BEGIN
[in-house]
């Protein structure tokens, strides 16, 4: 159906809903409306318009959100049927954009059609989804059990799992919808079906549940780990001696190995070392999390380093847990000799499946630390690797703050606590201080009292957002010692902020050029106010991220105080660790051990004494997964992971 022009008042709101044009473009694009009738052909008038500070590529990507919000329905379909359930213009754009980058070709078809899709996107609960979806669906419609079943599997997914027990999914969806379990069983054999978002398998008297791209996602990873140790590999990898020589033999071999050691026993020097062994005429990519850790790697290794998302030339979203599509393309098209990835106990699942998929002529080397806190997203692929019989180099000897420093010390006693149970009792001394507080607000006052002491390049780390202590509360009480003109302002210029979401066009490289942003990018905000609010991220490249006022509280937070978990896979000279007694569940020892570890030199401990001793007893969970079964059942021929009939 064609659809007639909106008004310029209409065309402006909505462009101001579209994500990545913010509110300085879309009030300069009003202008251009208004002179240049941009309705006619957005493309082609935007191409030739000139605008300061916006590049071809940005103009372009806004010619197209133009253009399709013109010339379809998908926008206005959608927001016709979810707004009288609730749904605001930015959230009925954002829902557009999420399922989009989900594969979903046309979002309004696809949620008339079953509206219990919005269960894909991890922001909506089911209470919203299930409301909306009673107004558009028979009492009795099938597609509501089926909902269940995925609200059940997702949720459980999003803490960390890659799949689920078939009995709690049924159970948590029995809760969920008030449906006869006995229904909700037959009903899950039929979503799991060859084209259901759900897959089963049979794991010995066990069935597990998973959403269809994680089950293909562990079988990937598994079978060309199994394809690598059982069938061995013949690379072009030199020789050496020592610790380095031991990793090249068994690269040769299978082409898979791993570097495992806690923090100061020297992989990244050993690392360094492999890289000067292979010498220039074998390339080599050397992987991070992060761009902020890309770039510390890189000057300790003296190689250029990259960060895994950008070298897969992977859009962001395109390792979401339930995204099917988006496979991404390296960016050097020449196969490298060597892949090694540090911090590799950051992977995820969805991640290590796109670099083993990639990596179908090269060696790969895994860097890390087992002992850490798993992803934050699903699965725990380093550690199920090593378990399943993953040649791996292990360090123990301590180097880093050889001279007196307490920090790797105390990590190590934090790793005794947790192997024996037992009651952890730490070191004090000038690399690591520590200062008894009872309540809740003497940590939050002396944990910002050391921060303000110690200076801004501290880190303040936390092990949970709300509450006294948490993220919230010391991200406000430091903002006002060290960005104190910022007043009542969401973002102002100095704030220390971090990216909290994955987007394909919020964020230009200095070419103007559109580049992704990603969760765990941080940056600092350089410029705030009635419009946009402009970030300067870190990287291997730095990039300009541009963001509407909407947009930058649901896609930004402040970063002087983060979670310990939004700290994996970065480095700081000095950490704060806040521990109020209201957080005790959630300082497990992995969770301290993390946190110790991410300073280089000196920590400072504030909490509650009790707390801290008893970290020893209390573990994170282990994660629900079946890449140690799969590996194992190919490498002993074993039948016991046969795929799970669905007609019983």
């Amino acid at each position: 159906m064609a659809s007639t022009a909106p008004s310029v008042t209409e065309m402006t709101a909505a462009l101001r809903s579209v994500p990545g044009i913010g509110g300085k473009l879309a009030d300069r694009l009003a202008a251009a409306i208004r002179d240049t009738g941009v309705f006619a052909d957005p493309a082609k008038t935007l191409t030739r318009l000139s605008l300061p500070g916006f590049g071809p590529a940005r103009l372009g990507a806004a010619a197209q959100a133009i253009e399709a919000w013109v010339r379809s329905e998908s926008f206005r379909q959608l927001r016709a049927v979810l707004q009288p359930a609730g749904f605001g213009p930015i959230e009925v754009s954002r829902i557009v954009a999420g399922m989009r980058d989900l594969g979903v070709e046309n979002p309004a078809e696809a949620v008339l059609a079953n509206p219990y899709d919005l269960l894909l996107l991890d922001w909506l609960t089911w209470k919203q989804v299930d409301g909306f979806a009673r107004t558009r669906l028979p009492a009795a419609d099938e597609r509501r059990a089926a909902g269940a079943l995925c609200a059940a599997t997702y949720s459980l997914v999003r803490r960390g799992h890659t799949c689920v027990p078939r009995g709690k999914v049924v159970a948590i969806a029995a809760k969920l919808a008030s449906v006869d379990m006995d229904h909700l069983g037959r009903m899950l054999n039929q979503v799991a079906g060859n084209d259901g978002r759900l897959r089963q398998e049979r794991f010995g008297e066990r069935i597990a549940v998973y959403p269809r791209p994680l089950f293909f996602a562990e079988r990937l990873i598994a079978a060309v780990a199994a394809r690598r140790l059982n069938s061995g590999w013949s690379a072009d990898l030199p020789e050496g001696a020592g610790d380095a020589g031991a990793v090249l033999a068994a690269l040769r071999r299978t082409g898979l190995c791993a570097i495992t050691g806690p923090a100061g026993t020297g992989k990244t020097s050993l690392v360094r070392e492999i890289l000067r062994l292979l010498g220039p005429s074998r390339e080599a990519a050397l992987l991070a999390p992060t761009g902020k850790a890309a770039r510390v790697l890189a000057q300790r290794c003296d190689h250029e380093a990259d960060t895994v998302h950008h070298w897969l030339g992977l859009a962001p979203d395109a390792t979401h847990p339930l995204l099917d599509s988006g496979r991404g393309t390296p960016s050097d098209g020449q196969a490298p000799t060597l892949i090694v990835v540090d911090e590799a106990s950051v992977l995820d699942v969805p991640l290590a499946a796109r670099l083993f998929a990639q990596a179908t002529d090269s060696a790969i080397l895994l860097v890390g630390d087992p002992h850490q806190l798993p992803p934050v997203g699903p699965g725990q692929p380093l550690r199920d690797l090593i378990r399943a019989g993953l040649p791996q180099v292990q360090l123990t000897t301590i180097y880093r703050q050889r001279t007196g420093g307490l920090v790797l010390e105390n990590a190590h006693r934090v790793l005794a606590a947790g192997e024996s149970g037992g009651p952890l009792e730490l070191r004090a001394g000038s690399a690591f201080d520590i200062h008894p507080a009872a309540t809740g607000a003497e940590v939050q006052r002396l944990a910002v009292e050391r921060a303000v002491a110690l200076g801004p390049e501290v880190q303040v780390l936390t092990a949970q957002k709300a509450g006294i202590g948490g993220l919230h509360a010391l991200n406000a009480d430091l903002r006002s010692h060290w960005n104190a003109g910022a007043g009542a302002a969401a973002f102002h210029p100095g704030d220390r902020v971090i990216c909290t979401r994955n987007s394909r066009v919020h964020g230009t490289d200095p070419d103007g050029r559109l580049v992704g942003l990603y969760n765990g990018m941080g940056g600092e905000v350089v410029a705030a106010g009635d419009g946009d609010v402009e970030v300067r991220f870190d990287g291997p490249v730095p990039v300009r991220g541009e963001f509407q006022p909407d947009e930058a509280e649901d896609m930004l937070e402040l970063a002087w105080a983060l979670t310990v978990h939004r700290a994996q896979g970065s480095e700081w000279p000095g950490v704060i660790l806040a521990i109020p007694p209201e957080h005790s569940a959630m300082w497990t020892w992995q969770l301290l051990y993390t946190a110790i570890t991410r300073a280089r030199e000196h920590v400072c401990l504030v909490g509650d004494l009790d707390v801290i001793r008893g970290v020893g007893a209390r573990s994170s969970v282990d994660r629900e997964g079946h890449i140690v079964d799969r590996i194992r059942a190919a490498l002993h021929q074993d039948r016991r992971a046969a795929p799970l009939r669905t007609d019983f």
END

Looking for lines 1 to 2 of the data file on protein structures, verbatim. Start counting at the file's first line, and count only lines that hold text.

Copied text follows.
[in-house]
């Protein structure tokens, strides 16, 4: 159906809903409306318009959100049927954009059609989804059990799992919808079906549940780990001696190995070392999390380093847990000799499946630390690797703050606590201080009292957002010692902020050029106010991220105080660790051990004494997964992971 022009008042709101044009473009694009009738052909008038500070590529990507919000329905379909359930213009754009980058070709078809899709996107609960979806669906419609079943599997997914027990999914969806379990069983054999978002398998008297791209996602990873140790590999990898020589033999071999050691026993020097062994005429990519850790790697290794998302030339979203599509393309098209990835106990699942998929002529080397806190997203692929019989180099000897420093010390006693149970009792001394507080607000006052002491390049780390202590509360009480003109302002210029979401066009490289942003990018905000609010991220490249006022509280937070978990896979000279007694569940020892570890030199401990001793007893969970079964059942021929009939 064609659809007639909106008004310029209409065309402006909505462009101001579209994500990545913010509110300085879309009030300069009003202008251009208004002179240049941009309705006619957005493309082609935007191409030739000139605008300061916006590049071809940005103009372009806004010619197209133009253009399709013109010339379809998908926008206005959608927001016709979810707004009288609730749904605001930015959230009925954002829902557009999420399922989009989900594969979903046309979002309004696809949620008339079953509206219990919005269960894909991890922001909506089911209470919203299930409301909306009673107004558009028979009492009795099938597609509501089926909902269940995925609200059940997702949720459980999003803490960390890659799949689920078939009995709690049924159970948590029995809760969920008030449906006869006995229904909700037959009903899950039929979503799991060859084209259901759900897959089963049979794991010995066990069935597990998973959403269809994680089950293909562990079988990937598994079978060309199994394809690598059982069938061995013949690379072009030199020789050496020592610790380095031991990793090249068994690269040769299978082409898979791993570097495992806690923090100061020297992989990244050993690392360094492999890289000067292979010498220039074998390339080599050397992987991070992060761009902020890309770039510390890189000057300790003296190689250029990259960060895994950008070298897969992977859009962001395109390792979401339930995204099917988006496979991404390296960016050097020449196969490298060597892949090694540090911090590799950051992977995820969805991640290590796109670099083993990639990596179908090269060696790969895994860097890390087992002992850490798993992803934050699903699965725990380093550690199920090593378990399943993953040649791996292990360090123990301590180097880093050889001279007196307490920090790797105390990590190590934090790793005794947790192997024996037992009651952890730490070191004090000038690399690591520590200062008894009872309540809740003497940590939050002396944990910002050391921060303000110690200076801004501290880190303040936390092990949970709300509450006294948490993220919230010391991200406000430091903002006002060290960005104190910022007043009542969401973002102002100095704030220390971090990216909290994955987007394909919020964020230009200095070419103007559109580049992704990603969760765990941080940056600092350089410029705030009635419009946009402009970030300067870190990287291997730095990039300009541009963001509407909407947009930058649901896609930004402040970063002087983060979670310990939004700290994996970065480095700081000095950490704060806040521990109020209201957080005790959630300082497990992995969770301290993390946190110790991410300073280089000196920590400072504030909490509650009790707390801290008893970290020893209390573990994170282990994660629900079946890449140690799969590996194992190919490498002993074993039948016991046969795929799970669905007609019983």